I know a starter is ready to use again when it’s been at room temperature for a few hours and very bubbly after feeding.
How to Care For a Sourdough Starter
How you care for your starter depends on how you store it. As mentioned above, starters stored at room temperature will need fed daily, or even twice a day if it’s warm. Starters stored in the refrigerator should be fed about once a week, but this will probably happen naturally if you bake regularly.
When you feed your starter, you simply give it fresh flour and water just like you did when you were making it in the beginning. This keeps the microbes fed, happy, and in balance, which in turn keeps your starter going indefinitely.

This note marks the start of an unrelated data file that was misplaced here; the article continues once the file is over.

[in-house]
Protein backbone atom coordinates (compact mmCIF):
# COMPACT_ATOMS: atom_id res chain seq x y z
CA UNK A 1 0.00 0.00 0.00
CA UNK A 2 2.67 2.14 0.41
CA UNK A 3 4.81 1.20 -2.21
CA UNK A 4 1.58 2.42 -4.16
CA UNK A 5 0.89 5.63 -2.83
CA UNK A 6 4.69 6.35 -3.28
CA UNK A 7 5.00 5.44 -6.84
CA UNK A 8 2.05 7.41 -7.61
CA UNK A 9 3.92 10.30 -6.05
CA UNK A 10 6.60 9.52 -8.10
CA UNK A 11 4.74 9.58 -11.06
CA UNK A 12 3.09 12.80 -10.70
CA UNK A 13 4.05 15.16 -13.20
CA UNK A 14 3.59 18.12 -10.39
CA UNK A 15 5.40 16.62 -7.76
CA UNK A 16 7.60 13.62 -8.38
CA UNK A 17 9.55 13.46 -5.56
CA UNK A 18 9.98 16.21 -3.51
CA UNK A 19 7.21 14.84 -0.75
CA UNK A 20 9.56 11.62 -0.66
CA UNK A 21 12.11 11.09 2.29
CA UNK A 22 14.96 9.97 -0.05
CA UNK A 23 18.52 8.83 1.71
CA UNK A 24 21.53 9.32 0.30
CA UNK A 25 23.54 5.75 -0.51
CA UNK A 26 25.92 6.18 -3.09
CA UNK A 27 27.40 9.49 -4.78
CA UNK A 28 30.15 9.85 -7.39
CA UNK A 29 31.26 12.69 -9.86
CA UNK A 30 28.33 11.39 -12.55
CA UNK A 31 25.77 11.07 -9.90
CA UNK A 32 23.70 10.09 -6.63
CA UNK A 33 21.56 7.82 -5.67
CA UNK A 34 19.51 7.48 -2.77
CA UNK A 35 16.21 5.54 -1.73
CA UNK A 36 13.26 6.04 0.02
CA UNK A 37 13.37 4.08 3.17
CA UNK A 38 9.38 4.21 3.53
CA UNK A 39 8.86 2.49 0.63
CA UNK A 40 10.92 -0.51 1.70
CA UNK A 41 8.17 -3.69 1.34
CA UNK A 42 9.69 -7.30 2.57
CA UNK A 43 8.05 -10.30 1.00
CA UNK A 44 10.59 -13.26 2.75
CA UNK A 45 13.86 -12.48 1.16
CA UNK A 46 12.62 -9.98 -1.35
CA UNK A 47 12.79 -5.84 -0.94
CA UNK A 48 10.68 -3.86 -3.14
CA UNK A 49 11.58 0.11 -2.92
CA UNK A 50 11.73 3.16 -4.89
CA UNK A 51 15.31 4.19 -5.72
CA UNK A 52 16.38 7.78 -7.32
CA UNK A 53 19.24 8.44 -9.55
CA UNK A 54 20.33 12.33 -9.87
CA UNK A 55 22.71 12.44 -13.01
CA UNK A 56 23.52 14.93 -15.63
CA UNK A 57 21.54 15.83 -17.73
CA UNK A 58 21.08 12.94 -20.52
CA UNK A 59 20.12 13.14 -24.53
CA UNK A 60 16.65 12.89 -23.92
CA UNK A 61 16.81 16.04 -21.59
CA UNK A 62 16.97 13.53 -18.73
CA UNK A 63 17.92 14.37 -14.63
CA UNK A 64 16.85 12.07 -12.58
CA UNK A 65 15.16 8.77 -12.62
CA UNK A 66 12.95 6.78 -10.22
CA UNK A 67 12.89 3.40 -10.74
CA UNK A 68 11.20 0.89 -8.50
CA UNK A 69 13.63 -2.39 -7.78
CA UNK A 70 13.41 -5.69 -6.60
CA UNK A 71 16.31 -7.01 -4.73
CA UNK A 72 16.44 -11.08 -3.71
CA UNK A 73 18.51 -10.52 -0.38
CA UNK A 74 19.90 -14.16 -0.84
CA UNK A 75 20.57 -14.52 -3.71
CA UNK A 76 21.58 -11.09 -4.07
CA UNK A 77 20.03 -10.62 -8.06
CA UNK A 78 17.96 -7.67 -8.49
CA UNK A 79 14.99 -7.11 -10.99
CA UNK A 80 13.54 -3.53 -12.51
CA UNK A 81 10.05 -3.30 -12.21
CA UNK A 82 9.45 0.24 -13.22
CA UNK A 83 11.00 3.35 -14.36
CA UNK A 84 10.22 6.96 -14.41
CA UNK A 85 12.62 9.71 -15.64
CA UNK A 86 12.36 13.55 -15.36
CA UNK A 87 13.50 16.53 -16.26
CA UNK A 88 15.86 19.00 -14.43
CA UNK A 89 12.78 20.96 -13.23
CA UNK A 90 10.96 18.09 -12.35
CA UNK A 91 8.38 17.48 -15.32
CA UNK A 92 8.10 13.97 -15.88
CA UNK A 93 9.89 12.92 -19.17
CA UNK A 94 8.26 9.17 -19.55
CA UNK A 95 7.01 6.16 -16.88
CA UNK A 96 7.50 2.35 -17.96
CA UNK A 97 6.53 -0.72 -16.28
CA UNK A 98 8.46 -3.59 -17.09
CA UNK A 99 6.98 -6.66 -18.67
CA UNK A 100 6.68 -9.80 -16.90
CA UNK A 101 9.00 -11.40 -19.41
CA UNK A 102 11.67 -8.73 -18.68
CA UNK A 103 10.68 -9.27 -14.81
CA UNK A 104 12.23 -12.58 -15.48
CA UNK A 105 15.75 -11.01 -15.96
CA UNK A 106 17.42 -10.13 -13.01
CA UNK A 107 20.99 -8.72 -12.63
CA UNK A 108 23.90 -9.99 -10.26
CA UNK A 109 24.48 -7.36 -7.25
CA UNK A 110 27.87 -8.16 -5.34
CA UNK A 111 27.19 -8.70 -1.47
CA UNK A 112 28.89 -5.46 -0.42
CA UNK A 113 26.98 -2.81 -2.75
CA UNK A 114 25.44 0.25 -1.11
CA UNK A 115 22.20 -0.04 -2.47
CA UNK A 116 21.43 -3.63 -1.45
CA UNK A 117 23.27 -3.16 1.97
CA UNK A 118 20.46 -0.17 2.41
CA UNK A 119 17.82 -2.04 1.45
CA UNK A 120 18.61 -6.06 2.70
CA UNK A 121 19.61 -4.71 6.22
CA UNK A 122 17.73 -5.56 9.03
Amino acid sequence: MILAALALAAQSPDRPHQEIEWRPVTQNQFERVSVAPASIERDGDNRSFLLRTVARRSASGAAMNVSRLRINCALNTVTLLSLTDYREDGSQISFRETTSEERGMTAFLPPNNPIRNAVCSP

You don’t need to use the same flour every time you feed it. I usually use rye for my starter, but I’ve used whole wheat, oat, and unbleached, unbromated white flours when I haven’t had rye flour handy.
Once you make your starter, you never run out and start all over. You’ll always leave at least 1/2 cup starter in the jar when baking. Then, when you add more flour and water, that remaining starter will ferment the new flour and water mixture, replenishing the starter you used in your recipe.
After baking, if you don’t have much starter left, simply stir in some flour and water so the remaining microbes have a boost of food. Before baking, give it some more flour and water to get it really active and bubbly. This will happen quickly with countertop starters but might take a few hours for refrigerated ones.
How to Use Your Sourdough Starter in Recipes